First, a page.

On Friday, the Washington Post reported that the conservative think tank Council for National Policy had released a document recommending that new Secretary of Education Betsy DeVos promote “Judeo-Christian principles” in American public schools. This includes posting the 10 Commandments in K-12 schools, encouraging K-12 schools to recognize Easter and Christmas as Judeo-Christian holidays, implementing Bible reading classes, such as those designed by the Biblical Literacy Project, and teaching US and world history “from the Judeo-Christian perspective” for middle school and high school history and civics courses.
As someone who received more than a decade’s worth of instruction in the field of religious studies, I’m a bit flabbergasted by these directives, which look nothing like the actual study of religions. Indeed, the directions themselves reveal a startling confusion about the history of religions. For example, I’m sure Jewish leaders would be confused at best to hear Easter and Christmas described as “Judeo.” These are not Jewish holidays (and the document gives no suggestion that Jewish students should be excused for actual Jewish holidays). I’m also at a loss for how we should teach world history from a “Judeo-Christian perspective.” Although it could be interesting to discuss, for example, the long history of Assyrian Christianity in India, or of Jewish missionaries in Central Asia, there’s going to be a tremendous amount of material not covered if world history courses confine themselves to only those topics that involve either Christians or Jews.
More perplexing for me is the idea that any conservative Christian group, particularly one with an evangelical history like CNP, would support teaching the Bible in schools. It makes sense that they would specify a program like the Biblical Literacy Project because this is a project that provides textbooks for a Biblical reading course ― that is, a class where students read the Bible and discuss the various literary characteristics of its writing style. There is also such a thing as Biblical analysis, a field first developed in the late 19th century, and also sometimes called Biblical criticism, which attempts to understand the authorship of the Bible itself, arguing that different books, and even different sections within books and chapters, were authored by different people, often (in the case of the Old Testament) generations apart, and assembled at a later date.
I’m surprised to hear a conservative evangelical think tank support Biblical studies, however, because rejection of Biblical analysis was one of the catalysts for the creation of the modern evangelical movement. Indeed, even the conservative Christian rejection of Darwin and the theory of evolution arguably owes more to Biblical analysis, as the first works of Biblical criticism arrived in the US at nearly the same time as The Origin of the Species. Many early American theorists on Biblical criticism saw the works as working in parallel ― Darwin’s work as reaffirming that the story of creation in the Old Testament should be interpreted as allegory, and Biblical criticism demonstrating that there are, in fact, three or four separate creation accounts, spread across Genesis and Psalms, each dating from a different period of composition (or “thread” as Biblical authorship lines are called). Conservative Christians rejected these lines of study as violating the doctrine of “inerrancy,” that all truth must stem from the Bible, including about its own composition. This conservative offshoot would come to call themselves the Fundamentalists (after a series of pamphlets called “the Fundamentals of our Faith”), and later in the 20th century, a subset of that community would come to identify as Evangelicals.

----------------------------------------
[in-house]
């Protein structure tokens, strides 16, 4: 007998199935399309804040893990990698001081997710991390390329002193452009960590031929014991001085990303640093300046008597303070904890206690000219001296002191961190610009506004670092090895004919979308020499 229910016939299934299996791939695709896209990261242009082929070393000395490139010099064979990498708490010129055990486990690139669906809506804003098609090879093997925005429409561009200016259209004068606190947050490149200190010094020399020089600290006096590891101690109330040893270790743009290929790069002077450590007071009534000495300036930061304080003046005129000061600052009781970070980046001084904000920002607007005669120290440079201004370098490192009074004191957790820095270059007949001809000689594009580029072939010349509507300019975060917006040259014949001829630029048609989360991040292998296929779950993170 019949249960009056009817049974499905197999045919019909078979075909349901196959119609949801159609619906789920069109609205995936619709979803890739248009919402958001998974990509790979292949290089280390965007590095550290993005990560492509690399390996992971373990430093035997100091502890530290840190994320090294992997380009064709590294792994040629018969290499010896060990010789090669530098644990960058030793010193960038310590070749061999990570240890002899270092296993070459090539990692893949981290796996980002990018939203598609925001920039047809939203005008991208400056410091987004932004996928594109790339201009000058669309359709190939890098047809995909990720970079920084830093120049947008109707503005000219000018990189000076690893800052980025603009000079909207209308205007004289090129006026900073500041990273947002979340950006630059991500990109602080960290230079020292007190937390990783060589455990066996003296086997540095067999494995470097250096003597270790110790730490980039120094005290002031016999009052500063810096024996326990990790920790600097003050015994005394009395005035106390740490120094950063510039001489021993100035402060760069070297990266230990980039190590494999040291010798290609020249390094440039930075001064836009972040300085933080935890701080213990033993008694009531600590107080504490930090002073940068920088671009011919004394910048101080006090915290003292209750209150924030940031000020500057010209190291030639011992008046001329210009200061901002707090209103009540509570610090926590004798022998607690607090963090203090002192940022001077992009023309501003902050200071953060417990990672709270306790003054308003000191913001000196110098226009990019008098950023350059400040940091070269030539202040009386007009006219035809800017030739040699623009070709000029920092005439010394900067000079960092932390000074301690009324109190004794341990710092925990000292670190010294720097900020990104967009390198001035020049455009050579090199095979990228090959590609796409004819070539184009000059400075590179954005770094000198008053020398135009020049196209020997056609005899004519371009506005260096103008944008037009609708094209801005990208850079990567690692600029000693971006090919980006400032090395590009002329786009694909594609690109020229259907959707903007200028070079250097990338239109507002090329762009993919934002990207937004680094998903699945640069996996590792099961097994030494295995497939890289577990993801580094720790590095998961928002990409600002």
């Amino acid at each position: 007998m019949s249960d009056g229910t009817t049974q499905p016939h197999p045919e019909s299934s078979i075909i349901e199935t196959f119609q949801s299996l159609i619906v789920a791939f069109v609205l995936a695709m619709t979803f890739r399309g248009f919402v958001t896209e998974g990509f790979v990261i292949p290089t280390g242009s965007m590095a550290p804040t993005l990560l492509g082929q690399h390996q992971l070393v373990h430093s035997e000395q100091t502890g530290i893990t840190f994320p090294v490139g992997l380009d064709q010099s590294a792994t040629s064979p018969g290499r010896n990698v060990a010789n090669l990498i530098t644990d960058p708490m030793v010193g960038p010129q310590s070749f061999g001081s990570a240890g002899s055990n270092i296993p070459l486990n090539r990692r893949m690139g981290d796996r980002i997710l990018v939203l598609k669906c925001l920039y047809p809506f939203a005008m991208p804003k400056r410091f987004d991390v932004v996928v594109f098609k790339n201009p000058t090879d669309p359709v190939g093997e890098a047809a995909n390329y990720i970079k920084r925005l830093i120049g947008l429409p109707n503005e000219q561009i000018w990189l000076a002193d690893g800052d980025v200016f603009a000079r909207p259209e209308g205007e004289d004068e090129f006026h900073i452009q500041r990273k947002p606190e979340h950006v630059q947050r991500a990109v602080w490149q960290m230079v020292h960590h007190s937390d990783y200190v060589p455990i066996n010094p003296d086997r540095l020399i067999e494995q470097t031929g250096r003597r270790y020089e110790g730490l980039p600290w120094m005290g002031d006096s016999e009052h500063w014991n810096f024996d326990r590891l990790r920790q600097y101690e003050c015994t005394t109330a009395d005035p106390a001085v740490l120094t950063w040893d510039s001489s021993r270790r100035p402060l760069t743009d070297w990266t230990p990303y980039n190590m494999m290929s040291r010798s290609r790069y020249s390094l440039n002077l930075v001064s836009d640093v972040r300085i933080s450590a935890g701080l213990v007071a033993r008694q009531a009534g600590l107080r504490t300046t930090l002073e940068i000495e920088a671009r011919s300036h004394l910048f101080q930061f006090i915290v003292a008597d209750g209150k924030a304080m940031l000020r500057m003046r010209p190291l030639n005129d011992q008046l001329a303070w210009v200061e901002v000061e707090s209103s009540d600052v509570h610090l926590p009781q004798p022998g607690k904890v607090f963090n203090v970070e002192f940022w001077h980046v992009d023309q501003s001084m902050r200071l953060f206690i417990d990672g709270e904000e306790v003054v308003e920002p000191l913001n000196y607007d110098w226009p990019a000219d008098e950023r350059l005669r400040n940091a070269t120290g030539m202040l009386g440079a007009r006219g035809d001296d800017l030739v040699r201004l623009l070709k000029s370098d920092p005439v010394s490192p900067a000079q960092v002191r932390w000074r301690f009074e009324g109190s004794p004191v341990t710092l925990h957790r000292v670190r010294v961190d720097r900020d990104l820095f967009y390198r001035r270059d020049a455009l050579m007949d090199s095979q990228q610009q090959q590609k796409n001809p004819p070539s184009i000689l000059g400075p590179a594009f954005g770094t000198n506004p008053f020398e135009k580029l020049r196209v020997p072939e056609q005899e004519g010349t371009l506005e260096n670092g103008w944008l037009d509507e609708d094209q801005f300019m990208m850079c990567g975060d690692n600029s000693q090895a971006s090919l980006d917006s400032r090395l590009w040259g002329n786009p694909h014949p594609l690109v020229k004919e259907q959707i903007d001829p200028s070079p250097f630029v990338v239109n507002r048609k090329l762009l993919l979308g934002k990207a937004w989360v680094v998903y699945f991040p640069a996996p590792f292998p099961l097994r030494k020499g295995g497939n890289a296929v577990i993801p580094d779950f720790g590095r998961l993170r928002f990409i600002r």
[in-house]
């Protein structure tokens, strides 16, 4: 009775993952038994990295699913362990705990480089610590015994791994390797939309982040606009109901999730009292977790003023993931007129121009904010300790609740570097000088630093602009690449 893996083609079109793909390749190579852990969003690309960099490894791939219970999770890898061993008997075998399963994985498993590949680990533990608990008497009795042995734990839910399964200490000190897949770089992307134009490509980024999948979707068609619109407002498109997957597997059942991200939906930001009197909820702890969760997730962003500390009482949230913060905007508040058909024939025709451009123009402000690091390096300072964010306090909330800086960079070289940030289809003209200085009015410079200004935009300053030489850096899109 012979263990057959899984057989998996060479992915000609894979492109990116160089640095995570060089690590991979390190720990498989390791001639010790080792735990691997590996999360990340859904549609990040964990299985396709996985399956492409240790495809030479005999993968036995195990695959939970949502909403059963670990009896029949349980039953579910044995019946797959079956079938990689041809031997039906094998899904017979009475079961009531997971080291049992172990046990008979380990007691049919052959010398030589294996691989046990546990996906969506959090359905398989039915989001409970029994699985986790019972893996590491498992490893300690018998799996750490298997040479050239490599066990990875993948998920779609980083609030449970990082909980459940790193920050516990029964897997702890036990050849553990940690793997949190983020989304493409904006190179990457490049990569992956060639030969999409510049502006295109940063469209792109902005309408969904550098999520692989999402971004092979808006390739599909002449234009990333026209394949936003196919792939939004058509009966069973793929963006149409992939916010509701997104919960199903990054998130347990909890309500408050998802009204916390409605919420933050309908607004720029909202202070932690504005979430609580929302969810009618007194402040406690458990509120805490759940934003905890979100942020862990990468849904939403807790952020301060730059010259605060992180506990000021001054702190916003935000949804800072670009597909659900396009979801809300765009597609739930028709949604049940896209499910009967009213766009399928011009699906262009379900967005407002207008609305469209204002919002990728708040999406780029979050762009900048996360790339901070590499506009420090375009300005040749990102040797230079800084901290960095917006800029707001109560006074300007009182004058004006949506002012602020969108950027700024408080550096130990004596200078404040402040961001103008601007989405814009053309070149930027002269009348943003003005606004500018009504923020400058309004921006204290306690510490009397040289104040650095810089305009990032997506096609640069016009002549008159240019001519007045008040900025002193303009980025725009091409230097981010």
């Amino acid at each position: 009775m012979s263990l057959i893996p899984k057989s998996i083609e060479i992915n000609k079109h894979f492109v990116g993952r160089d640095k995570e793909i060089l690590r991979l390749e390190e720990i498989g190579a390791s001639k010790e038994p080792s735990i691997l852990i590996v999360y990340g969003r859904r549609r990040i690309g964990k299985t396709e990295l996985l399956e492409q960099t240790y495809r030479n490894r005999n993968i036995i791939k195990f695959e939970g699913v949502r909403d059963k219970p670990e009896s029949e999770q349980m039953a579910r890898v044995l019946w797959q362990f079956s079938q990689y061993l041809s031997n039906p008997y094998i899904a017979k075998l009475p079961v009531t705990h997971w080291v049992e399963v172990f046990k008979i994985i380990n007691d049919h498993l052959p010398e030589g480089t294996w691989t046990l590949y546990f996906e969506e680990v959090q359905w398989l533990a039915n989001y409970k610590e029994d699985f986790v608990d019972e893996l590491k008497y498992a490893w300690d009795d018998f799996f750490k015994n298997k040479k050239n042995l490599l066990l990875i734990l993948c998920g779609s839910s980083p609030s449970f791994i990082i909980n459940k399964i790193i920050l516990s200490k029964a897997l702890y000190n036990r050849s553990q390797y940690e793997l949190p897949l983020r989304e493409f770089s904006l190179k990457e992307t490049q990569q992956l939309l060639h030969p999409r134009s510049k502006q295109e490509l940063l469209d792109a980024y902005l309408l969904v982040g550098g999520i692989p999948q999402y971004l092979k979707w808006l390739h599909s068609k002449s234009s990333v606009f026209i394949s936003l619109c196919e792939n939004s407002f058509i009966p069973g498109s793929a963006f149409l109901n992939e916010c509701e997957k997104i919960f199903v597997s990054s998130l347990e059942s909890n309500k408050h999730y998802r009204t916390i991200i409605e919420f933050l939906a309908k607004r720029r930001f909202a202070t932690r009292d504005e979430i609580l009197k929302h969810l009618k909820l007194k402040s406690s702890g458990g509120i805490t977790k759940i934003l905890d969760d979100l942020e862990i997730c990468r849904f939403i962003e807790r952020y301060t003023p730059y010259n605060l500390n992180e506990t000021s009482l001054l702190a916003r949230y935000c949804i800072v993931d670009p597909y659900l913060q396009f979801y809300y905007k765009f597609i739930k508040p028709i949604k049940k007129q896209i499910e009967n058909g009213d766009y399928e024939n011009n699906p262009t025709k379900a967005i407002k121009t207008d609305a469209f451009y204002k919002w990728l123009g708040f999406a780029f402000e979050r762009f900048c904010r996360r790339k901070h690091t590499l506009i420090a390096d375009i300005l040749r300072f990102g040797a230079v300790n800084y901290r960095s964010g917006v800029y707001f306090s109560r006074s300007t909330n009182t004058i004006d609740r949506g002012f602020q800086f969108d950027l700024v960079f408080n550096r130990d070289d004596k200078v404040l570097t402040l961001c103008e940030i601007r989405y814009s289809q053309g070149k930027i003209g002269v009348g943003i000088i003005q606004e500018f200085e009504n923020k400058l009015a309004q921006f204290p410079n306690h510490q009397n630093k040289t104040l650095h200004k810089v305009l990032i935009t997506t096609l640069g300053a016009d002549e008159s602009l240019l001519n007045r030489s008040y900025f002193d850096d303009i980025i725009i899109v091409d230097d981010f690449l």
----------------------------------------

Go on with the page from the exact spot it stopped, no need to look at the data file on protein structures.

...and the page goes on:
Given the role that religion continues to play in our society and in our legislatures, I actually would welcome additional education on religions in our schools, but again, actual instruction in religious studies would look very different than what the CNP is recommending. It would include Biblical analysis, as well as studies in the contemporary history of Africa and the Middle East (since, after all, Christianity is a Middle Eastern religion). It would stop hobbling Jewish tradition to be of interest only when it coincides with Christian belief, and teach instead the important role that Jewish communities played in shaping scholarship and trade in the Late Antique world, and the depressing realities of how Christian leaders since Constantine have worked to undermine Jewish communities (including the devastating effects of the US government’s decision to refuse Jewish refugees during the Holocaust). It would teach students about Muslims, Hindus, Sikhs, Buddhists, Jainists, and Shintoists, and the vibrant cultures these communities helped create, to give them a broader context for the claims shouted down their television sets and across the internet. It would discuss the complicated relationship between religion and imperialism, the subjugation of native religions in the Americas, and the cultural appropriation visible in feng shui interior designers, yoga studios, and color runs.
The fact is, it is important for Americans to have a basic understanding of religious traditions so that they can make informed decisions about public policy, just as it’s important for them to have a basic understanding of scientific principles so that they can make informed decisions about climate change and carbon emissions. The way to go about that, however, is not simply to plaster a 10 Commandments poster on a classroom wall ― it’s to create real and challenging coursework about world traditions and their lasting effect on our society.